After a tumultuous season, base camp has at last been reached by Norwich City.

Given the cost and quality of a squad containing 11 full internationals a play-off place was really the minimum requirement, notwithstanding the injury to Josh Sargent, but now the question is whether David Wagner can steer them through the knockout stage and all the way to Wembley and beyond.

Last Saturday’s game was anti-climactic to say the very least, with no obvious attempt  on the part of City to hold onto fifth place, as the Canaries showed little desire to do anything other than avoid a heavy defeat.

The problem is that when a team set out to play in second gear and with no ambition other than to keep the ball, even if there are no plans to do anything much with it, it is very hard to change the tempo once the opposition score.

City’s first-half showing was woeful, with no cohesion and some awful passing, but after half-time oversized shoes and red noses wouldn’t have been out of place as players fell over, mis-controlled the ball or hacked it into touch under no pressure whatsoever.

Consequently, Wagner’s post-match comment to the effect that nobody cared about the performance because there were no injuries and the play-off place was secured, was ill considered when 2,000 fans had paid out the best part of £100 or more on tickets, transport, food and drink in order to see their team phone in an embarrassing performance.

However, the end result is what we all wanted, to be in with a chance to get back to the Premier League, and everyone will be behind Wagner and the team tomorrow.

I hope that he has learnt from the home league defeat to Leeds in which City got at them in the first half and took a deserved 2-0 lead, only to sit back after half-time and end up losing the game.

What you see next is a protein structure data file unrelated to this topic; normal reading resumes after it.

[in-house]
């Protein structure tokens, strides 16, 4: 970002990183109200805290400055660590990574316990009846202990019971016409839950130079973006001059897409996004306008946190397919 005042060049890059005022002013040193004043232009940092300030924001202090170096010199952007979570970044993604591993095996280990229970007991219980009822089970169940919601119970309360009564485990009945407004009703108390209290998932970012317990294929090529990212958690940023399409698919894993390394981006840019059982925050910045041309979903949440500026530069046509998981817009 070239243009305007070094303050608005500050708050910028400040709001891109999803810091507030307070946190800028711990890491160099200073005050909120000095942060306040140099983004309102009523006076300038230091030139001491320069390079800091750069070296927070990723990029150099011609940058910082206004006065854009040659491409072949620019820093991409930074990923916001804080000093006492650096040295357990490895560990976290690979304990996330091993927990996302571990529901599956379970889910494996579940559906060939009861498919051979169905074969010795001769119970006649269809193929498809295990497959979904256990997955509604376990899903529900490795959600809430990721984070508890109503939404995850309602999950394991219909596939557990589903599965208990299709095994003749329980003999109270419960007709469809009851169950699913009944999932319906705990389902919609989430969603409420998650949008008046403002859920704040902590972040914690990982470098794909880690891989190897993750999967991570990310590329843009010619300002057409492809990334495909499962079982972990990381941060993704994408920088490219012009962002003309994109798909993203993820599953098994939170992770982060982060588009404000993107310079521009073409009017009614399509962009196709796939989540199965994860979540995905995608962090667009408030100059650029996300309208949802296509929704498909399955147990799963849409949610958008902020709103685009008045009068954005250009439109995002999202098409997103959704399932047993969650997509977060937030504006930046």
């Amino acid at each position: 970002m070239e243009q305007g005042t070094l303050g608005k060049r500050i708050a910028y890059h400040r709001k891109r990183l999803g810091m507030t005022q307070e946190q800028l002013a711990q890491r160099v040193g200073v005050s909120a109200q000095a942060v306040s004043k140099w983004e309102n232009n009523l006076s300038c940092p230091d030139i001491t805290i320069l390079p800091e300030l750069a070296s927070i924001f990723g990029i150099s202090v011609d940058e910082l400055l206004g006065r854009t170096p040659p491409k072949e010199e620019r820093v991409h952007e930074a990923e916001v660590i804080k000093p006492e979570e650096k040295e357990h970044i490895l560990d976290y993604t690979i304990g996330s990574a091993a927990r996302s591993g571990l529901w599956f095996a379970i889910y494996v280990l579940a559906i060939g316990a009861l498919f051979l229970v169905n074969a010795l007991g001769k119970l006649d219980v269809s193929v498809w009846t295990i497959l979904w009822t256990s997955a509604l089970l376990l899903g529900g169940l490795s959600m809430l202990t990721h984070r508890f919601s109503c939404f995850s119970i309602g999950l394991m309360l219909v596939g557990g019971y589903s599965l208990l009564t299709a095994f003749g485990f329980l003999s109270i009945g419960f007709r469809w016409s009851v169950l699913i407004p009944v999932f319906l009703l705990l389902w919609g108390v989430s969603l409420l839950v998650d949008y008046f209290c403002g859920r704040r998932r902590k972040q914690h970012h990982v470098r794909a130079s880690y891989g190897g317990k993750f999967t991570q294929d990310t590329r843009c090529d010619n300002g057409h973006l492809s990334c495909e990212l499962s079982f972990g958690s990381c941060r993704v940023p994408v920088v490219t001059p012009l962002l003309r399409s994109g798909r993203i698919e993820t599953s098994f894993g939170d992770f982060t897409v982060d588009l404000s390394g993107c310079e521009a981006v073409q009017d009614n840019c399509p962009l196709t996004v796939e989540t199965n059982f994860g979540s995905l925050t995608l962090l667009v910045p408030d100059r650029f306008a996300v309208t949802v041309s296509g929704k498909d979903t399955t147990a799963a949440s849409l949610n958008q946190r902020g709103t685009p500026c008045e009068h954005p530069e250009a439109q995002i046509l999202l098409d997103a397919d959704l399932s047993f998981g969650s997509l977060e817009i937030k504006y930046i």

Leeds can be vulnerable defensively, as QPR recently discovered, but they have great speed and quality in attack, so any attempt to simply contain them is likely to be unsuccessful.

However, they are coming off an awful end to the season, which saw them blow automatic promotion, and they will be low on confidence, so it’s important that they aren’t allowed to control possession and play themselves back into form, which is why it’s so frustrating that any remaining momentum City had was so freely sacrificed at Birmingham.

Throughout the season City have shown that when they play positively they are more than a match for anyone, but that when they show opponents too much respect they don’t have the defensive resilience to keep the top sides out.

What is to City’s advantage is the fact that, unlike Daniel Farke, Wagner has experience of steering a side to promotion via the play-offs, having masterminded Huddersfield’s success in 2016/17.

However, it’s slightly worrying that in a total of 330 minutes of play-off football the Terriers' only goal was the equalising own goal by Sheffield Wednesday’s Tom Lees late in the second leg, with the semi-final and final won in penalty shootouts after extra-time.

One of the consistent criticisms of Wagner throughout his tenure has been a tendency towards negativity in pressure situations, which partly explains City’s poor away record when compared to other teams in the upper reaches of the table.

It seems imperative that City take a lead into the second leg given that record, so I think that most fans would hope to see them on the front foot from the start tomorrow but without being reckless.

Now that we are now in knockout territory I would hate to see City attempt to grind their way to the final only to fall short, so hopefully Wagner will put his faith in his exciting attacking players and let them off the leash.